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Ellen Goodman: "Children Have My Vote"

When asked about the upcoming presidential election, columnist Ellen Goodman says, "Children have my vote." As a grandmother, the esteemed author and longtime columnist whose work is syndicated in more than 400 newspapers notes that current political strategy attempts to "subdivide us all the time", separating Americans rather than bringing them together as one caring community. "The politician who gets my vote had better appeal to the future of my grandchildren-we need to make politicians deal with a longer time frame," she says.

Goodman began her career as a researcher at Newsweek after graduating with a degree in History from Radcliffe. She later worked as a writer on the women###s pages at the Boston Globe, and then as a reporter in the late 60###s and early ###70s, a time when as a single mother she not only wrote about but experienced first-hand many of the key women###s issues and social changes under way. In 1971 she began writing columns for the Globe and in ###76 her work was syndicated. Her columns reveal her strong interest in tracking social change, ethics, the stakes of women and family, what###s in the news, and what###s on her mind, which frequently mirrors what###s on the mind of her readers. In 1980, she was awarded the Pulitzer Prize for Distinguished Commentary.

"As a member of the ###beachhead generation###, women who were on the cusp of change-I was writing when the women###s movement had just broken," she says. "It was a great perch from which to watch change."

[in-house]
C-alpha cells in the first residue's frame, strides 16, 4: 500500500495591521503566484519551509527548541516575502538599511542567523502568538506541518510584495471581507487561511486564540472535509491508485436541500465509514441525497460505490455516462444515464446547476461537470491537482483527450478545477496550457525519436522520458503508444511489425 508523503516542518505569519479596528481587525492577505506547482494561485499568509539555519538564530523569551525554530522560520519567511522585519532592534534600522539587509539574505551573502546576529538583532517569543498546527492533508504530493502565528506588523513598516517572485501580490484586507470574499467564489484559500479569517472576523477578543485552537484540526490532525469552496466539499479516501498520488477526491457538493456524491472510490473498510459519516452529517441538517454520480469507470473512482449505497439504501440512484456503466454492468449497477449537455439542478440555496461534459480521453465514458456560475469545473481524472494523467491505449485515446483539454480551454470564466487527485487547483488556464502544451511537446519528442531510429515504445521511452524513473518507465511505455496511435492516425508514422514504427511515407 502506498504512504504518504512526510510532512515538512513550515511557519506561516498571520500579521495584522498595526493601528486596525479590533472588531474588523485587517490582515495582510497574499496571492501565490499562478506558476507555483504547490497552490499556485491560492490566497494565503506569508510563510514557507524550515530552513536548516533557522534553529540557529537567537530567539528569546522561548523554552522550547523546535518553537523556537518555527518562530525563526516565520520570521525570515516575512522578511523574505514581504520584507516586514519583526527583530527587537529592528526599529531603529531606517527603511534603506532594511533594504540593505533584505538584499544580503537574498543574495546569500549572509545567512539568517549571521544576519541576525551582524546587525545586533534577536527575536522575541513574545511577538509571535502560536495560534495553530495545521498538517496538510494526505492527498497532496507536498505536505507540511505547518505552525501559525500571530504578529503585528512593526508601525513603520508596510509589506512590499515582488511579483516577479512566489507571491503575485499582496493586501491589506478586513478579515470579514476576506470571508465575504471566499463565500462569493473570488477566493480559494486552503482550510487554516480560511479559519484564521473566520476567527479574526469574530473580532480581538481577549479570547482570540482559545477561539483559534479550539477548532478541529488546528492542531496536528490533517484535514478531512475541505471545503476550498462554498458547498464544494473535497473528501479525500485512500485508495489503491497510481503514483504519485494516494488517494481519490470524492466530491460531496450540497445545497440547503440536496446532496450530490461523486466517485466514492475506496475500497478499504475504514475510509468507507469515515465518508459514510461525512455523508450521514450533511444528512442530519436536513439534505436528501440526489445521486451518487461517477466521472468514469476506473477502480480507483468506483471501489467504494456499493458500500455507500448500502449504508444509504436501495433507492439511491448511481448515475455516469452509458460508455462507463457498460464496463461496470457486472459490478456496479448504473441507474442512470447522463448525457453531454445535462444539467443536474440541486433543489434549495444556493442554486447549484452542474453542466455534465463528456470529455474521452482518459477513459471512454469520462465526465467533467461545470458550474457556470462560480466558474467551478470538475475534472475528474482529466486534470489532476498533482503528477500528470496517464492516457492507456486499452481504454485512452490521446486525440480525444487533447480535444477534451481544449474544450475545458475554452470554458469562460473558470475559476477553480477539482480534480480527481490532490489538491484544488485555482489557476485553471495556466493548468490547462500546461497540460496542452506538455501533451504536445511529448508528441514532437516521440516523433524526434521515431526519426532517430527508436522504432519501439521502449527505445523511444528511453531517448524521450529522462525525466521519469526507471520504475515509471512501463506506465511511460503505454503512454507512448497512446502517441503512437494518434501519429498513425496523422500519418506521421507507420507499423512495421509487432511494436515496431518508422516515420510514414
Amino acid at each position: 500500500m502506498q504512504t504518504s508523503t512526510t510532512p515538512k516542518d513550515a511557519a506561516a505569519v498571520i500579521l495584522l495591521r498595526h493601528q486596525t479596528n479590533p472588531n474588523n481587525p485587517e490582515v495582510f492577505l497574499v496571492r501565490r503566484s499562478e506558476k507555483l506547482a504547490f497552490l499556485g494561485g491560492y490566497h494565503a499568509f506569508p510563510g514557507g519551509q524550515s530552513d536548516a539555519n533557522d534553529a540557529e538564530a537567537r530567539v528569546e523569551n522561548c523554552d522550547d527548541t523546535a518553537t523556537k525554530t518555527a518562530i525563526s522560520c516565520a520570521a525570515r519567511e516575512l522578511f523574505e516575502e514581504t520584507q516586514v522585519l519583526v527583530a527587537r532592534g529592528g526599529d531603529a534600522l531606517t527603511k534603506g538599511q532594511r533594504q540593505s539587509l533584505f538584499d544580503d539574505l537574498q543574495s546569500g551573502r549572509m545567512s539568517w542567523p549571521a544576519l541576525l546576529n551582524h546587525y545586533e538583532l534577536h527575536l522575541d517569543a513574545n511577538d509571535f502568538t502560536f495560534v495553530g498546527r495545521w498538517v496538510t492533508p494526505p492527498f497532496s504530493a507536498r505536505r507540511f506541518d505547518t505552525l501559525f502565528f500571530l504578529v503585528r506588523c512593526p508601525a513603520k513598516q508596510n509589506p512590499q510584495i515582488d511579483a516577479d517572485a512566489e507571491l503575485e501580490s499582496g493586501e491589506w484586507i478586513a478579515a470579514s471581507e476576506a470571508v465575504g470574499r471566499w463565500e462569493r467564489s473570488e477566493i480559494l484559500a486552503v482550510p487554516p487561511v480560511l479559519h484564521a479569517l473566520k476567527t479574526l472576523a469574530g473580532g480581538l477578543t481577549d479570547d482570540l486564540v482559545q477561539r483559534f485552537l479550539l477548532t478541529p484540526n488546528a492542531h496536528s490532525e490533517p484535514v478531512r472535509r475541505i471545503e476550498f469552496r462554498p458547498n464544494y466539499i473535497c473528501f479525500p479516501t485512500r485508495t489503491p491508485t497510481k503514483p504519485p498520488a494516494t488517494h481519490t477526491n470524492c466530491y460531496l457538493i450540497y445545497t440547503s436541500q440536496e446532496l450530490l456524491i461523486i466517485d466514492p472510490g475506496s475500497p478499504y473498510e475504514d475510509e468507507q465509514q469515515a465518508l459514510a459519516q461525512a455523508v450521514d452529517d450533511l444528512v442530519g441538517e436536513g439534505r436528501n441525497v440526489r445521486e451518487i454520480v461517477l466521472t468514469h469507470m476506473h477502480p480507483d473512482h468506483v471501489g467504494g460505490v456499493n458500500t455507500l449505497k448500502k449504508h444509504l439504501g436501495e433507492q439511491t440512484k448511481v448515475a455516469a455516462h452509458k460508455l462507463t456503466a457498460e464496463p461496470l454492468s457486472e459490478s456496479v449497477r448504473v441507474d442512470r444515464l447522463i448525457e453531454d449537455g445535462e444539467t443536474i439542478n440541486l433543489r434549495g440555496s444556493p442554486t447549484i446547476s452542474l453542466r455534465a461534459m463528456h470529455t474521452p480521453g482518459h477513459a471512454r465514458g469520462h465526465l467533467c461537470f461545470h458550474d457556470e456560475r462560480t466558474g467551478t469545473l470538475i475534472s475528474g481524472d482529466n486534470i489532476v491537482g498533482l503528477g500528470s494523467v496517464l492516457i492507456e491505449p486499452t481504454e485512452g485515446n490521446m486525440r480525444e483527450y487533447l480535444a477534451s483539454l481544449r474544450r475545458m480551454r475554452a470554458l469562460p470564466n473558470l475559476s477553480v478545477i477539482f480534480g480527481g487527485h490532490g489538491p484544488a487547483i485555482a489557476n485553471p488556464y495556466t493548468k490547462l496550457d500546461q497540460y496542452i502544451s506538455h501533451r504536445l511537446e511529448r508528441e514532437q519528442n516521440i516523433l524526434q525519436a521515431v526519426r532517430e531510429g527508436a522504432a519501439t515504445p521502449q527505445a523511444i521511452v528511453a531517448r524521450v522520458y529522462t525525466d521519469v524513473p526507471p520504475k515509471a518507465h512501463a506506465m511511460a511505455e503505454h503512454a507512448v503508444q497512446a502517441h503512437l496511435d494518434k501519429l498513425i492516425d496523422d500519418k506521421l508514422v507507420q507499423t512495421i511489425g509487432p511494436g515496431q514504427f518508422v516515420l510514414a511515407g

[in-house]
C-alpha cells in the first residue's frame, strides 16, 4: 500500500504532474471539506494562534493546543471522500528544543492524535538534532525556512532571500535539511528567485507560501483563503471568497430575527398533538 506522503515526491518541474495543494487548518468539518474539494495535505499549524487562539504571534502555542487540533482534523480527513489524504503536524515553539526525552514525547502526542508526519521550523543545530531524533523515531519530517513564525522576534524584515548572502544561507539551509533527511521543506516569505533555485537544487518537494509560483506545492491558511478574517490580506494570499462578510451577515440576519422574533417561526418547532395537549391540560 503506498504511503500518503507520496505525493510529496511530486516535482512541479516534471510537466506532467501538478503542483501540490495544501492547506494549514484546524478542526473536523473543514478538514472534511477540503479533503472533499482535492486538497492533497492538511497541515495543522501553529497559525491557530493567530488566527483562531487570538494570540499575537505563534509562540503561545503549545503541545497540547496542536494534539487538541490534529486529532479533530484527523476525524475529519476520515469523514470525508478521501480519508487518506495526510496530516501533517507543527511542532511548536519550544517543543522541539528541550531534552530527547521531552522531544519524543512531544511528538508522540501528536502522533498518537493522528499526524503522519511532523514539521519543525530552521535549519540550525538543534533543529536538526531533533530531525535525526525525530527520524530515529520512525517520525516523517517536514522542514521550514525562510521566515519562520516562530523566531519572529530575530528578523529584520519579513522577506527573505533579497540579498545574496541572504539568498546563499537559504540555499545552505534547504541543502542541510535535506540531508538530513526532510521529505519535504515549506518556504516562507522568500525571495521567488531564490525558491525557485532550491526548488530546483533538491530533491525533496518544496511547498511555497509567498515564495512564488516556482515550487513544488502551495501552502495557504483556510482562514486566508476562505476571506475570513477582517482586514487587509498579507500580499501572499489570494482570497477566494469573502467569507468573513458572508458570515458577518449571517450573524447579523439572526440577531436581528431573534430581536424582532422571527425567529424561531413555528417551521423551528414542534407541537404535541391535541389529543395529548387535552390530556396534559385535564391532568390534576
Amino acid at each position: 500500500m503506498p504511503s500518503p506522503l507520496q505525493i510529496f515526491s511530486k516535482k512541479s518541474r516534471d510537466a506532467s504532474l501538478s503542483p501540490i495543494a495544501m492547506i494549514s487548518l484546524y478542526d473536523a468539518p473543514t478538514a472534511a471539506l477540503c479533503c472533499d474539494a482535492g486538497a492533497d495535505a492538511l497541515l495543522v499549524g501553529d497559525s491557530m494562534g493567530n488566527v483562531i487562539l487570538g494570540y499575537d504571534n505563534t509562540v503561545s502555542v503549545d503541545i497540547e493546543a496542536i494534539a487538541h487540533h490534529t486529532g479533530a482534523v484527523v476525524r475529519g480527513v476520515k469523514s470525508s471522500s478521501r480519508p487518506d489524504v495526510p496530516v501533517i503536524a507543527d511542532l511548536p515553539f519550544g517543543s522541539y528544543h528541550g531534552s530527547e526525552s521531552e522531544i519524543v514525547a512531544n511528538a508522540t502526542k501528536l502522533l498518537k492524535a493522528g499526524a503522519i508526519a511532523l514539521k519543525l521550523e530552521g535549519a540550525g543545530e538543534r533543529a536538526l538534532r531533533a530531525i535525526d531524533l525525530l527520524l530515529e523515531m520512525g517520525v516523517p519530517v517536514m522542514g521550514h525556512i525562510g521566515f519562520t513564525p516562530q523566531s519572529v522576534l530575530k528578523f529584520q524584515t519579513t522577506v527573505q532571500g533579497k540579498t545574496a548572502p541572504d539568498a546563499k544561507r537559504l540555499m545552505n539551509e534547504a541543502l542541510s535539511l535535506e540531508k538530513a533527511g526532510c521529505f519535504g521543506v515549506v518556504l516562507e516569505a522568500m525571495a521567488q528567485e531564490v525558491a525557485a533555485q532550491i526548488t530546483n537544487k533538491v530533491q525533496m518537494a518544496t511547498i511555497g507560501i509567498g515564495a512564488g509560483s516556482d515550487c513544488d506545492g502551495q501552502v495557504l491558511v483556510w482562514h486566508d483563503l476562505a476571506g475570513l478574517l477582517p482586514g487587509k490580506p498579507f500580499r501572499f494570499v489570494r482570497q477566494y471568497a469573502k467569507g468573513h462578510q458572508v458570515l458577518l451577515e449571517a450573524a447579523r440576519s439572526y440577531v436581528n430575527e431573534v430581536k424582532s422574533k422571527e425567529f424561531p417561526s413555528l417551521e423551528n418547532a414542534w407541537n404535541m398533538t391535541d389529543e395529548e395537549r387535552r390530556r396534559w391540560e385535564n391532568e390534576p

Goodman notes that as a columnist she must be a reporter first and then say what she thinks. "I don###t talk it out when I###m thinking about a column," she says. She is more likely to take a walk and think about what she will write as she develops a narrative. "The advantage of having done it for a long time is even if when you start at eight in the morning you feel confident that you will have written it by the end of the day. You approach the puzzle with interest rather than with terror."

Her favorite topic over the years has probably been the narrative of social change and social mores. In 2003-2004 she notes that she has written many columns about politics, feeling that this period marks a crucial turning point for U.S. society.

As she reflects on the women###s movement she says there has been a net loss in caregiving and the values of community. "There was the idea that the movement would walk on two legs, kicking open doors with one and marching through with the other to transform society. But it has been a lopsided social change, she notes, moving toward male values and life patterns rather than female. Thus, the net loss in caregiving and community.

A positive outcome for men has been a gain in stronger relationships with children. Men are going through internal changes, she notes, balancing strength and sensitivity, and stepping back from feeling that they have to solve every problem themselves.

Goodman###s first book, "Turning Points" (Doubleday, 1979), detailed the effect of the changing roles of women on the family. Six collections of her columns have been published: "Paper Trail: Common Sense in Uncommon Times" (Simon & Schuster, 2004); "Close to Home" (Simon & Schuster, 1979); "At Large" (Summit Books, 1981); "Keeping in Touch" (Summit Books, 1985); "Making Sense" (Atlantic Monthly Press, 1989); and "Value Judgments" (Farrar Straus Giroux, 1993). She is also co-author with Patricia O###Brien of "I Know Just What You Mean: The Power of Friendship in Women###s Lives" (Simon & Schuster, 2000).